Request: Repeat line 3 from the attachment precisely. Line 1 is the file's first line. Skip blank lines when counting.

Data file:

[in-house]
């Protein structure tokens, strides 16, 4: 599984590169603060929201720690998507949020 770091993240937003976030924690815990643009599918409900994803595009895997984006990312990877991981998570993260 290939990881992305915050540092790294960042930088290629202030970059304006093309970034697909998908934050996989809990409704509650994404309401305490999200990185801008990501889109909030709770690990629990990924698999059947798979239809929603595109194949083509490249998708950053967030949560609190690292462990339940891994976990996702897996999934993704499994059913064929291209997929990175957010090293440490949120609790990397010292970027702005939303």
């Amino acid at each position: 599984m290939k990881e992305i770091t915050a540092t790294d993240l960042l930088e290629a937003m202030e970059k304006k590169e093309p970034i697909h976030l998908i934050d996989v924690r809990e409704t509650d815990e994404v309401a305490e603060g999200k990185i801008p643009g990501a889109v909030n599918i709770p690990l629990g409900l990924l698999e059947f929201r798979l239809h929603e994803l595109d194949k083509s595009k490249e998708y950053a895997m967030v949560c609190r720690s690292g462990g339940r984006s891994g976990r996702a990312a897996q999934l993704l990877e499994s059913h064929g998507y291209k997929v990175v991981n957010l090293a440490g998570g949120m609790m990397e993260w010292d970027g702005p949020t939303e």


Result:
């Amino acid at each position: 599984m290939k990881e992305i770091t915050a540092t790294d993240l960042l930088e290629a937003m202030e970059k304006k590169e093309p970034i697909h976030l998908i934050d996989v924690r809990e409704t509650d815990e994404v309401a305490e603060g999200k990185i801008p643009g990501a889109v909030n599918i709770p690990l629990g409900l990924l698999e059947f929201r798979l239809h929603e994803l595109d194949k083509s595009k490249e998708y950053a895997m967030v949560c609190r720690s690292g462990g339940r984006s891994g976990r996702a990312a897996q999934l993704l990877e499994s059913h064929g998507y291209k997929v990175v991981n957010l090293a440490g998570g949120m609790m990397e993260w010292d970027g702005p949020t939303e």